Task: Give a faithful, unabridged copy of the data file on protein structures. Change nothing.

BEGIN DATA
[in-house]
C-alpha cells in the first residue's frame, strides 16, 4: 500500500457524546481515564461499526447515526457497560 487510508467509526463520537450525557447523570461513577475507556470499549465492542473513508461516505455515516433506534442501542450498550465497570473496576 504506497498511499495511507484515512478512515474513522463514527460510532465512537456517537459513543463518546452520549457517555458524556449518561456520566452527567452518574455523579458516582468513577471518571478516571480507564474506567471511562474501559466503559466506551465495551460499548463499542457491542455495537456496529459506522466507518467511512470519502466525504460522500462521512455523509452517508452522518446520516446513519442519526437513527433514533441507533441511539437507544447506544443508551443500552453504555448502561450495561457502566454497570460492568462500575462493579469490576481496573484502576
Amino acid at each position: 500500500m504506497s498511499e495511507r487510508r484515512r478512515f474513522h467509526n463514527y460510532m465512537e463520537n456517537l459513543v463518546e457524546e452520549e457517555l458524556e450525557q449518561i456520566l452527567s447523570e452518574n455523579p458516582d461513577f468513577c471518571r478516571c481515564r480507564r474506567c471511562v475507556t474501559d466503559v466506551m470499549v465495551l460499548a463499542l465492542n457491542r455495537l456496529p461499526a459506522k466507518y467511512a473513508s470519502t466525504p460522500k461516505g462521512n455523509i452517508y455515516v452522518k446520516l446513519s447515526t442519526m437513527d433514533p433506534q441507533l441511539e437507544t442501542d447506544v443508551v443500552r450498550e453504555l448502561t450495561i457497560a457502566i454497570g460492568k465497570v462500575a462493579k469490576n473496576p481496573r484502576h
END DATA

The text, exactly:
[in-house]
C-alpha cells in the first residue's frame, strides 16, 4: 500500500457524546481515564461499526447515526457497560 487510508467509526463520537450525557447523570461513577475507556470499549465492542473513508461516505455515516433506534442501542450498550465497570473496576 504506497498511499495511507484515512478512515474513522463514527460510532465512537456517537459513543463518546452520549457517555458524556449518561456520566452527567452518574455523579458516582468513577471518571478516571480507564474506567471511562474501559466503559466506551465495551460499548463499542457491542455495537456496529459506522466507518467511512470519502466525504460522500462521512455523509452517508452522518446520516446513519442519526437513527433514533441507533441511539437507544447506544443508551443500552453504555448502561450495561457502566454497570460492568462500575462493579469490576481496573484502576
Amino acid at each position: 500500500m504506497s498511499e495511507r487510508r484515512r478512515f474513522h467509526n463514527y460510532m465512537e463520537n456517537l459513543v463518546e457524546e452520549e457517555l458524556e450525557q449518561i456520566l452527567s447523570e452518574n455523579p458516582d461513577f468513577c471518571r478516571c481515564r480507564r474506567c471511562v475507556t474501559d466503559v466506551m470499549v465495551l460499548a463499542l465492542n457491542r455495537l456496529p461499526a459506522k466507518y467511512a473513508s470519502t466525504p460522500k461516505g462521512n455523509i452517508y455515516v452522518k446520516l446513519s447515526t442519526m437513527d433514533p433506534q441507533l441511539e437507544t442501542d447506544v443508551v443500552r450498550e453504555l448502561t450495561i457497560a457502566i454497570g460492568k465497570v462500575a462493579k469490576n473496576p481496573r484502576h